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Could you grow meat from stem cells?


Professor Mark Post holds the world's first lab-grown beef burger in 2013.
Professor Mark Post holds the world's first lab-grown beef burger in 2013.
© POOL/Reuters/Corbis

Before we get into the actual logistics of whether we can grow meat from stem cells, perhaps we should first address the larger question: Why would we want to? Cows, after all, are literally bred for meat. We have whole industries set up around the ease of making our pets into patties. (Too harsh?)

The setup has a few problems. For instance, while cows are bred for meat, that doesn't mean they're efficient at providing nutrition. For every 100 grams of food they need, we get 15 grams of protein from them [source: Jha]. And then there's the business of the industry, which accounts for 5 percent of carbon dioxide and a whopping 40 percent of methane emissions [source: Jha]. So our "raise enough cows, feed enough people" plan has its limitations.

That's where lab-grown meat could come in. And before we get any further, let's just get it out there: Meat can, in fact, be grown from stem cells. But it's not as easy as putting a whole bunch of cells in a petri dish and watching them multiply.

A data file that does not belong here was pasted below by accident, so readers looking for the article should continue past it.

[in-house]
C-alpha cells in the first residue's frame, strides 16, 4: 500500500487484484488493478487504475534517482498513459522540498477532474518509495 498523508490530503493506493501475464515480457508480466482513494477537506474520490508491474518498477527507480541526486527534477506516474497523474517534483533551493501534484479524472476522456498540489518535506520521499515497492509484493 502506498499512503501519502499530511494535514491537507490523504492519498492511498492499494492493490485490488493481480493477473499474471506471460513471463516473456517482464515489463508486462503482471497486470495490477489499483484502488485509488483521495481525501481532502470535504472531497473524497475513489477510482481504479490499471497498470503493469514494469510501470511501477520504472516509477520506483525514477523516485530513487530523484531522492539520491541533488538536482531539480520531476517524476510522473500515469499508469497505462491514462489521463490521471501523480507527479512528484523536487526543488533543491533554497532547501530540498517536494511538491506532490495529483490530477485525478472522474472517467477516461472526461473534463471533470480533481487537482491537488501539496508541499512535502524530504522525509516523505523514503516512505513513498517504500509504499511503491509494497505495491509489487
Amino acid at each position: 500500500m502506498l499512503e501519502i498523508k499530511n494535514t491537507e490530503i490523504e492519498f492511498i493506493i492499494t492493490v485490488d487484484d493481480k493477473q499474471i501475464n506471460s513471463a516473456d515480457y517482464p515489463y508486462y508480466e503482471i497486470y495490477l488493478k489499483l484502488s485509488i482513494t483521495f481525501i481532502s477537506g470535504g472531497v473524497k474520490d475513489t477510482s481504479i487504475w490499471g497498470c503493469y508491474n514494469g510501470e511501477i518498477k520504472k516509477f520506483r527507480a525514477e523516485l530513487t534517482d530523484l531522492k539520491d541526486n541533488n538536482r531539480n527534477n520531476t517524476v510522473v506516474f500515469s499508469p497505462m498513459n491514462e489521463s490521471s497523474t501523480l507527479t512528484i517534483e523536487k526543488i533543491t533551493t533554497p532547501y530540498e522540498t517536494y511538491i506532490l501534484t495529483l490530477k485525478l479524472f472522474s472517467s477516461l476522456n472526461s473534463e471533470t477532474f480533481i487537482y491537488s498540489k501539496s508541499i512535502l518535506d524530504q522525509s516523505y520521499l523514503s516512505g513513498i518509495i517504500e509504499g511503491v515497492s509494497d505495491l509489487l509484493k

In fact, there's more than one way to grow a burger from stem cells. The first method was introduced in 2013. Researchers took 20,000 cells from a cow's shoulder and let them mature in calf serum [source: Adams]. (Calf serum: the grossest, saddest serum?) They stimulated the cells to exercise themselves so they'd stay firm and mimic the texture of a real burger [source: Adams]. (The write-up is curiously silent on the details of a cell workout.)

But this first method grew only a few pieces of meat; you couldn't populate a fast food franchise with that, let alone a whole chain. So in 2014, researchers put some stem cells through a slightly different process. While the cells initially hang out to mature, they're then transferred to a bioreactor. The bioreactor can make the stem cells grow into much larger batches, as binder proteins are added. In fact, it can make up to 56,400 pounds of meat a year [source: Diep].

So it's an emphatic yes: Stem cells can be used to make meat, and there's even a couple different ways to get the sausage (or, um, hamburger) made.

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